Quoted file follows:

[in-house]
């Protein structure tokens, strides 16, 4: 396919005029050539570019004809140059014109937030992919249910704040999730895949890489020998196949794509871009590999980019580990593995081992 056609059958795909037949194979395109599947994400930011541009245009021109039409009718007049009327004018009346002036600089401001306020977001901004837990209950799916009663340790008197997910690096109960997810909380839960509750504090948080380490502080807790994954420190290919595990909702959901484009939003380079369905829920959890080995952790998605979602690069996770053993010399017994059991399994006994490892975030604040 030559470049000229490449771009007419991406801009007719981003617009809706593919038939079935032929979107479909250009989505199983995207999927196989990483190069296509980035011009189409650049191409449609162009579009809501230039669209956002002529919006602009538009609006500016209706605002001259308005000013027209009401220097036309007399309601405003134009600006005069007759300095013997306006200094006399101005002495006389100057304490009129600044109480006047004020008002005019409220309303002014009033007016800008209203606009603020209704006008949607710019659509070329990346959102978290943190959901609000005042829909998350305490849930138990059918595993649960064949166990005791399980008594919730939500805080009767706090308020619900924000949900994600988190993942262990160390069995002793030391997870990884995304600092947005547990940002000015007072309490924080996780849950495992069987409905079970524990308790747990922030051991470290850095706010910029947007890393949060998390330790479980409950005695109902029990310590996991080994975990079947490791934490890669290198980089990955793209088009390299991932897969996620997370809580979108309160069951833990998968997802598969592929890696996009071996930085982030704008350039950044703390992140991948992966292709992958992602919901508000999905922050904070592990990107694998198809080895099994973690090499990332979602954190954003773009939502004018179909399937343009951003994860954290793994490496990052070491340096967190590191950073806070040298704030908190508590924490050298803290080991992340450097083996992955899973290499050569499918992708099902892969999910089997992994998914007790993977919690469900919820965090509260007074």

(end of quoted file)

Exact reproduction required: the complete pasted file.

[in-house]
């Protein structure tokens, strides 16, 4: 396919005029050539570019004809140059014109937030992919249910704040999730895949890489020998196949794509871009590999980019580990593995081992 056609059958795909037949194979395109599947994400930011541009245009021109039409009718007049009327004018009346002036600089401001306020977001901004837990209950799916009663340790008197997910690096109960997810909380839960509750504090948080380490502080807790994954420190290919595990909702959901484009939003380079369905829920959890080995952790998605979602690069996770053993010399017994059991399994006994490892975030604040 030559470049000229490449771009007419991406801009007719981003617009809706593919038939079935032929979107479909250009989505199983995207999927196989990483190069296509980035011009189409650049191409449609162009579009809501230039669209956002002529919006602009538009609006500016209706605002001259308005000013027209009401220097036309007399309601405003134009600006005069007759300095013997306006200094006399101005002495006389100057304490009129600044109480006047004020008002005019409220309303002014009033007016800008209203606009603020209704006008949607710019659509070329990346959102978290943190959901609000005042829909998350305490849930138990059918595993649960064949166990005791399980008594919730939500805080009767706090308020619900924000949900994600988190993942262990160390069995002793030391997870990884995304600092947005547990940002000015007072309490924080996780849950495992069987409905079970524990308790747990922030051991470290850095706010910029947007890393949060998390330790479980409950005695109902029990310590996991080994975990079947490791934490890669290198980089990955793209088009390299991932897969996620997370809580979108309160069951833990998968997802598969592929890696996009071996930085982030704008350039950044703390992140991948992966292709992958992602919901508000999905922050904070592990990107694998198809080895099994973690090499990332979602954190954003773009939502004018179909399937343009951003994860954290793994490496990052070491340096967190590191950073806070040298704030908190508590924490050298803290080991992340450097083996992955899973290499050569499918992708099902892969999910089997992994998914007790993977919690469900919820965090509260007074």